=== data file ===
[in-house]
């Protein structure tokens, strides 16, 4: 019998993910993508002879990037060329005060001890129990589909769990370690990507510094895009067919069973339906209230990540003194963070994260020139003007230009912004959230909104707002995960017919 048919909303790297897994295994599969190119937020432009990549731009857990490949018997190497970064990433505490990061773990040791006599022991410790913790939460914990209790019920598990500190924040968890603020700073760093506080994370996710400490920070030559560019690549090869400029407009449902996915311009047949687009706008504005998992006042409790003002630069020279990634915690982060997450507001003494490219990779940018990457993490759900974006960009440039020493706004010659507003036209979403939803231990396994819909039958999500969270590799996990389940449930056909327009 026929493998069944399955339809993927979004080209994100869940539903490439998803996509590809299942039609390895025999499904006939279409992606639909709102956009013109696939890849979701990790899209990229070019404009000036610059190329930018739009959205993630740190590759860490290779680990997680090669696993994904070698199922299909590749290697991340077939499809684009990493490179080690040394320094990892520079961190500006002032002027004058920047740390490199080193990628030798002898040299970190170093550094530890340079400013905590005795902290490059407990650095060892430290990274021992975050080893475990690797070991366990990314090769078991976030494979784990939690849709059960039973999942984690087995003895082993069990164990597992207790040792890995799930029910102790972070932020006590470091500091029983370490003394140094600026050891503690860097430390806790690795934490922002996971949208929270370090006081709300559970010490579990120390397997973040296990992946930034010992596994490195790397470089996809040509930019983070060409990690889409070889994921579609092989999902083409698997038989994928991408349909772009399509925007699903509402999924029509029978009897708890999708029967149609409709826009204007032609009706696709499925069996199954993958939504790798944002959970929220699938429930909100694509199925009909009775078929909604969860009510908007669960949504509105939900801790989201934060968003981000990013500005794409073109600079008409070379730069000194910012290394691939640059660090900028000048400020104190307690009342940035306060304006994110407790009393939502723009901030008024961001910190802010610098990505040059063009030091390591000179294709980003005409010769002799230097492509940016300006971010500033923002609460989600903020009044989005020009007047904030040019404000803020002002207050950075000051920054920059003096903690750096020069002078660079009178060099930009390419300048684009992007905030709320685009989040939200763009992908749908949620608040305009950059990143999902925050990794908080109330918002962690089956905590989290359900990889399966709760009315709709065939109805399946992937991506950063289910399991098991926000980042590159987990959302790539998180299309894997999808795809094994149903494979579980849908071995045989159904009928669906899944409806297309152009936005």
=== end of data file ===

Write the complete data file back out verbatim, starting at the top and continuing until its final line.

[in-house]
């Protein structure tokens, strides 16, 4: 019998993910993508002879990037060329005060001890129990589909769990370690990507510094895009067919069973339906209230990540003194963070994260020139003007230009912004959230909104707002995960017919 048919909303790297897994295994599969190119937020432009990549731009857990490949018997190497970064990433505490990061773990040791006599022991410790913790939460914990209790019920598990500190924040968890603020700073760093506080994370996710400490920070030559560019690549090869400029407009449902996915311009047949687009706008504005998992006042409790003002630069020279990634915690982060997450507001003494490219990779940018990457993490759900974006960009440039020493706004010659507003036209979403939803231990396994819909039958999500969270590799996990389940449930056909327009 026929493998069944399955339809993927979004080209994100869940539903490439998803996509590809299942039609390895025999499904006939279409992606639909709102956009013109696939890849979701990790899209990229070019404009000036610059190329930018739009959205993630740190590759860490290779680990997680090669696993994904070698199922299909590749290697991340077939499809684009990493490179080690040394320094990892520079961190500006002032002027004058920047740390490199080193990628030798002898040299970190170093550094530890340079400013905590005795902290490059407990650095060892430290990274021992975050080893475990690797070991366990990314090769078991976030494979784990939690849709059960039973999942984690087995003895082993069990164990597992207790040792890995799930029910102790972070932020006590470091500091029983370490003394140094600026050891503690860097430390806790690795934490922002996971949208929270370090006081709300559970010490579990120390397997973040296990992946930034010992596994490195790397470089996809040509930019983070060409990690889409070889994921579609092989999902083409698997038989994928991408349909772009399509925007699903509402999924029509029978009897708890999708029967149609409709826009204007032609009706696709499925069996199954993958939504790798944002959970929220699938429930909100694509199925009909009775078929909604969860009510908007669960949504509105939900801790989201934060968003981000990013500005794409073109600079008409070379730069000194910012290394691939640059660090900028000048400020104190307690009342940035306060304006994110407790009393939502723009901030008024961001910190802010610098990505040059063009030091390591000179294709980003005409010769002799230097492509940016300006971010500033923002609460989600903020009044989005020009007047904030040019404000803020002002207050950075000051920054920059003096903690750096020069002078660079009178060099930009390419300048684009992007905030709320685009989040939200763009992908749908949620608040305009950059990143999902925050990794908080109330918002962690089956905590989290359900990889399966709760009315709709065939109805399946992937991506950063289910399991098991926000980042590159987990959302790539998180299309894997999808795809094994149903494979579980849908071995045989159904009928669906899944409806297309152009936005």